NEARLY three quarters of Scots want to see wilder national parks with areas devoted to rewilding, according to new research.

In an opinion poll for the Alliance carried out by market research agency Survation on behalf of the Scottish Rewilding Alliance, 74% of Scots agreed with the call to make national parks wilder, with just 6% of people opposed.

The polling supports recommendations by the Scottish Government’s nature agency NatureScot, which in February advised ministers to create wilder national parks.

This followed a consultation as part of plans to designate a third national park in Scotland, which was included as a commitment of the Bute House Agreement between the SNP and the Scottish Greens.

Scotland’s existing national parks – Cairngorms National Park and Lomond and the Trossachs National Park – were created more than 20 years ago.

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However, environmentalists have previously criticised the condition of Scotland’s national parks – claiming that they are instead “notional” parks that fail to adequately protect nature.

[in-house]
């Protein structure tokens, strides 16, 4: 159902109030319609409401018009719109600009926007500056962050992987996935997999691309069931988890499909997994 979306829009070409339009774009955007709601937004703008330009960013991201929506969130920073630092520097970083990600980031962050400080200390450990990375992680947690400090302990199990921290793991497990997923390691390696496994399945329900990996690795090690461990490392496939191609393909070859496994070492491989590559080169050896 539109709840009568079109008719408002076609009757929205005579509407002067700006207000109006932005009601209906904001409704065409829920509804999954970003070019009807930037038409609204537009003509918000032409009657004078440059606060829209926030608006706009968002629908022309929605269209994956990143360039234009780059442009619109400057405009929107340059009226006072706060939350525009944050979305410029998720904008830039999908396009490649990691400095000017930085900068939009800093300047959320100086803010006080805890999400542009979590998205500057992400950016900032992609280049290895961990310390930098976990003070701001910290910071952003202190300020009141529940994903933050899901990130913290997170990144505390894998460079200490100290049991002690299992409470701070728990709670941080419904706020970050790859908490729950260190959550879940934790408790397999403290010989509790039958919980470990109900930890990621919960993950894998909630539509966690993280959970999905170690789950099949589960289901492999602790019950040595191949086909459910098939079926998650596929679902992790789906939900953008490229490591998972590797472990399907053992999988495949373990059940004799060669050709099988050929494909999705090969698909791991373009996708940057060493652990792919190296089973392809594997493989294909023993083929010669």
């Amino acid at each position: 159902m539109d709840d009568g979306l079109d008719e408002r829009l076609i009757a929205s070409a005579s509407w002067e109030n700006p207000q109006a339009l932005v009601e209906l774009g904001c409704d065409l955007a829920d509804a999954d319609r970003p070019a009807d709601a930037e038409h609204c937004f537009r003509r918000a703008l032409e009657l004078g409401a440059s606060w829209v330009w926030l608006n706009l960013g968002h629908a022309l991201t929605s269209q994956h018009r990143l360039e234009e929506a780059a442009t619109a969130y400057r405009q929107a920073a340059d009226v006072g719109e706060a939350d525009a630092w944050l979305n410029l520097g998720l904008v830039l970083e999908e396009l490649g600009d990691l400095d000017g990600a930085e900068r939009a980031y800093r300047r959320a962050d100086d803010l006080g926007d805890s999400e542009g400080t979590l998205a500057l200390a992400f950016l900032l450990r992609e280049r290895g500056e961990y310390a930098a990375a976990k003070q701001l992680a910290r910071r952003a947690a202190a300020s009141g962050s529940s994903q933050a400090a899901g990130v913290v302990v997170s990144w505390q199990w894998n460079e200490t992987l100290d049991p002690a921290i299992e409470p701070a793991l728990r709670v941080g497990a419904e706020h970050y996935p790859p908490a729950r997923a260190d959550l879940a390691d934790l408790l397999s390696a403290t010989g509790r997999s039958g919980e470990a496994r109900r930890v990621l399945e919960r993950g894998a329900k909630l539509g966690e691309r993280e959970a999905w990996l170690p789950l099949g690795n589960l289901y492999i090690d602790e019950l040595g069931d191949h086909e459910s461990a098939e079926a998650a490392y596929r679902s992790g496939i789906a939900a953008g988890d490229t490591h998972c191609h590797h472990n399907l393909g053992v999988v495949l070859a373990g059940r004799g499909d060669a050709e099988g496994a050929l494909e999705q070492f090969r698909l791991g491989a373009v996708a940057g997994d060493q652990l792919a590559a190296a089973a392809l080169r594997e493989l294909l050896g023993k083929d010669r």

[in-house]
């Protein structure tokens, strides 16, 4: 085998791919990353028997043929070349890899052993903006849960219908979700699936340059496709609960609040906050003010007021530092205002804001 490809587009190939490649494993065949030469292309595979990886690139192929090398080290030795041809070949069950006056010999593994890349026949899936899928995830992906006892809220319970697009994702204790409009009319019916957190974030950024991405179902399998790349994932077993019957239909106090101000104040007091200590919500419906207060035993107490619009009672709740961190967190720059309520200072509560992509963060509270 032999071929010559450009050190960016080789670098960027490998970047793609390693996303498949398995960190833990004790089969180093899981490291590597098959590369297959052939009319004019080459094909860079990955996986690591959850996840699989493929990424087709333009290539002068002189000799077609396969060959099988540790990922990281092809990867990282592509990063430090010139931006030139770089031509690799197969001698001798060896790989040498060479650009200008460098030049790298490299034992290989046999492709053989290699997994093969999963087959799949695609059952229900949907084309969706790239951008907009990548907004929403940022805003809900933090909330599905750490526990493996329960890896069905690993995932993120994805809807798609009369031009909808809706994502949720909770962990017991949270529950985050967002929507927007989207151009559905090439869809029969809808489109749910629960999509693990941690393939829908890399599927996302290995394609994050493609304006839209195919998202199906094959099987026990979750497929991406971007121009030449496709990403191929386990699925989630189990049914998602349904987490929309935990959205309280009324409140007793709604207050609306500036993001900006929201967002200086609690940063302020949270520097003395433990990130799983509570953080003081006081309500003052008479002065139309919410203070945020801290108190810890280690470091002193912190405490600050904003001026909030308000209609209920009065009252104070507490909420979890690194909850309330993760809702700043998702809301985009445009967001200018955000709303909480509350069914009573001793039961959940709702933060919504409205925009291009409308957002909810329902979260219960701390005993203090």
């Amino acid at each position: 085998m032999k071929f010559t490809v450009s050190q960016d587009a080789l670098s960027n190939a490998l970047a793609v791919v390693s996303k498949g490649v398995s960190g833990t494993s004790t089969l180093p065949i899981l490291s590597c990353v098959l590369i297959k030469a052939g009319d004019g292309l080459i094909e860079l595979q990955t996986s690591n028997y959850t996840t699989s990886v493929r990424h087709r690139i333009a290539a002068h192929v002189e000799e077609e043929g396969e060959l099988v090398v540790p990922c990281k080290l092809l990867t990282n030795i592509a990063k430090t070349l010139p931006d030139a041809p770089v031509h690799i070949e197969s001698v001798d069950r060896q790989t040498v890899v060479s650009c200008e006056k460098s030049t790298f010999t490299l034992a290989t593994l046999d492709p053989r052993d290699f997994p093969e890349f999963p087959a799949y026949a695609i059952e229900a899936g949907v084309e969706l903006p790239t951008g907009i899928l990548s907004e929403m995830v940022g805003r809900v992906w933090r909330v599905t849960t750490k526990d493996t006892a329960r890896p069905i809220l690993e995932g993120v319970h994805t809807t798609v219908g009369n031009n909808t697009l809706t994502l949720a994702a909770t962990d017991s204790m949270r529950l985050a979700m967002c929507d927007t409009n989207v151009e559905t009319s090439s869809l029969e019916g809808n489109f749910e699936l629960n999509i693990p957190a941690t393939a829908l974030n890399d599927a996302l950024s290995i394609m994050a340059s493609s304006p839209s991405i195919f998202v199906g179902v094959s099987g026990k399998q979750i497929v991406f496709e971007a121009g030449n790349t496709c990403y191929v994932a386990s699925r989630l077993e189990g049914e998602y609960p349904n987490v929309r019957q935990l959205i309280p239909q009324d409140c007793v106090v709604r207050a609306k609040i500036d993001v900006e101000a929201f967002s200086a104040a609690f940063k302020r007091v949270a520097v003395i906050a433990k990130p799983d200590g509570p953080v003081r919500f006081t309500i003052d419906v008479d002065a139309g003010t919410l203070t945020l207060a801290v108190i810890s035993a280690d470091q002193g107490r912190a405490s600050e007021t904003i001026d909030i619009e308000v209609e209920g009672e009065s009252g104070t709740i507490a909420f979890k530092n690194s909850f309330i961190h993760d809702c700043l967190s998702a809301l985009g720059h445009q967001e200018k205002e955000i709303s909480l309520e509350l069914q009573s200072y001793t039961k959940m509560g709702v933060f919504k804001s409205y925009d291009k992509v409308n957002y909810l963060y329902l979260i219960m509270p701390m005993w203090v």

“We’re urging the Government to listen to its nature agency and the Scottish people, and make nature recovery a primary purpose of our national parks,” said Steve Micklewright, Convenor of the Scottish Rewilding Alliance and chief executive of rewilding charity Trees for Life.

“This would ensure these important areas can make a greater contribution to Scotland becoming the world’s first rewilding nation – a place where nature and people can thrive – and in achieving the Government’s commitment to protect 30% of Scotland for nature by 2030.”

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If the government follows NatureScot’s advice, ministers would introduce legislation to make restoring nature and combating climate breakdown the overarching purpose of Scotland’s national parks.

“Our national parks have the potential to be at the forefront of restoring functioning, thriving ecosystems in Scotland, a country that is currently one of the most nature-depleted in the whole world,” added Micklewright.

“Wilder national parks would provide more opportunities for people to live and work in them, including through more sustainable livelihoods, while visitors would be able to enjoy seeing more of Scotland’s remarkable wildlife and habitats as species and landscapes begin to recover.”